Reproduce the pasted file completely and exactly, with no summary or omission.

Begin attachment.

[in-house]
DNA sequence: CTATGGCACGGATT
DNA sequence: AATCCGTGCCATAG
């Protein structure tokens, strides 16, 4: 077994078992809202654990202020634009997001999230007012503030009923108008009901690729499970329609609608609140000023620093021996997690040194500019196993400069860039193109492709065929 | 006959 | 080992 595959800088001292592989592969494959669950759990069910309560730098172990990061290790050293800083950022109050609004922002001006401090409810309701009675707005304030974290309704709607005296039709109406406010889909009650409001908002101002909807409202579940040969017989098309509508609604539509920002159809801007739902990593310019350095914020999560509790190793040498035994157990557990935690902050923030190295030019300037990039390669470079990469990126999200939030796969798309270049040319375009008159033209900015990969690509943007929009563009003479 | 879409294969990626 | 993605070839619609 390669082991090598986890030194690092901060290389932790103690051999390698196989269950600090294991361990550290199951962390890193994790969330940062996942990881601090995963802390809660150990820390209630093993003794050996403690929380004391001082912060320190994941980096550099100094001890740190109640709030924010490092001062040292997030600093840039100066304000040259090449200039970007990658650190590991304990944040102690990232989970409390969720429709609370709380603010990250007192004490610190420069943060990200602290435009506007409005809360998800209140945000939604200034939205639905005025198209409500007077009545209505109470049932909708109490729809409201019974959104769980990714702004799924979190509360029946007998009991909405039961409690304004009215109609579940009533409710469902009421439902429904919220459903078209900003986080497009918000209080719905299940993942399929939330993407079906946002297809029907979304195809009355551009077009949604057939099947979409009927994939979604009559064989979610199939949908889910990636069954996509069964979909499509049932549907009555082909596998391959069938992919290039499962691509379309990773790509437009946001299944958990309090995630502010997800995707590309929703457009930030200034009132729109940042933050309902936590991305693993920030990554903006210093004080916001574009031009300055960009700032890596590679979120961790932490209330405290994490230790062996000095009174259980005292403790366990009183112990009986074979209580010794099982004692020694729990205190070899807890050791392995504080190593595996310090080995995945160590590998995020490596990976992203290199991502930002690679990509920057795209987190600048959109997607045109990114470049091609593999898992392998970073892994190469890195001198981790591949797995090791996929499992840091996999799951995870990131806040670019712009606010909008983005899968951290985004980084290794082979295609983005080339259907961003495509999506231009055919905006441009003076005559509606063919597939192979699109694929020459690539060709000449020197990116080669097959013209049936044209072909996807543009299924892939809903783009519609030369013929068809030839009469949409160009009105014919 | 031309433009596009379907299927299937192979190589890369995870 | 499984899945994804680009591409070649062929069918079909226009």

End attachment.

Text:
[in-house]
DNA sequence: CTATGGCACGGATT
DNA sequence: AATCCGTGCCATAG
């Protein structure tokens, strides 16, 4: 077994078992809202654990202020634009997001999230007012503030009923108008009901690729499970329609609608609140000023620093021996997690040194500019196993400069860039193109492709065929 | 006959 | 080992 595959800088001292592989592969494959669950759990069910309560730098172990990061290790050293800083950022109050609004922002001006401090409810309701009675707005304030974290309704709607005296039709109406406010889909009650409001908002101002909807409202579940040969017989098309509508609604539509920002159809801007739902990593310019350095914020999560509790190793040498035994157990557990935690902050923030190295030019300037990039390669470079990469990126999200939030796969798309270049040319375009008159033209900015990969690509943007929009563009003479 | 879409294969990626 | 993605070839619609 390669082991090598986890030194690092901060290389932790103690051999390698196989269950600090294991361990550290199951962390890193994790969330940062996942990881601090995963802390809660150990820390209630093993003794050996403690929380004391001082912060320190994941980096550099100094001890740190109640709030924010490092001062040292997030600093840039100066304000040259090449200039970007990658650190590991304990944040102690990232989970409390969720429709609370709380603010990250007192004490610190420069943060990200602290435009506007409005809360998800209140945000939604200034939205639905005025198209409500007077009545209505109470049932909708109490729809409201019974959104769980990714702004799924979190509360029946007998009991909405039961409690304004009215109609579940009533409710469902009421439902429904919220459903078209900003986080497009918000209080719905299940993942399929939330993407079906946002297809029907979304195809009355551009077009949604057939099947979409009927994939979604009559064989979610199939949908889910990636069954996509069964979909499509049932549907009555082909596998391959069938992919290039499962691509379309990773790509437009946001299944958990309090995630502010997800995707590309929703457009930030200034009132729109940042933050309902936590991305693993920030990554903006210093004080916001574009031009300055960009700032890596590679979120961790932490209330405290994490230790062996000095009174259980005292403790366990009183112990009986074979209580010794099982004692020694729990205190070899807890050791392995504080190593595996310090080995995945160590590998995020490596990976992203290199991502930002690679990509920057795209987190600048959109997607045109990114470049091609593999898992392998970073892994190469890195001198981790591949797995090791996929499992840091996999799951995870990131806040670019712009606010909008983005899968951290985004980084290794082979295609983005080339259907961003495509999506231009055919905006441009003076005559509606063919597939192979699109694929020459690539060709000449020197990116080669097959013209049936044209072909996807543009299924892939809903783009519609030369013929068809030839009469949409160009009105014919 | 031309433009596009379907299927299937192979190589890369995870 | 499984899945994804680009591409070649062929069918079909226009």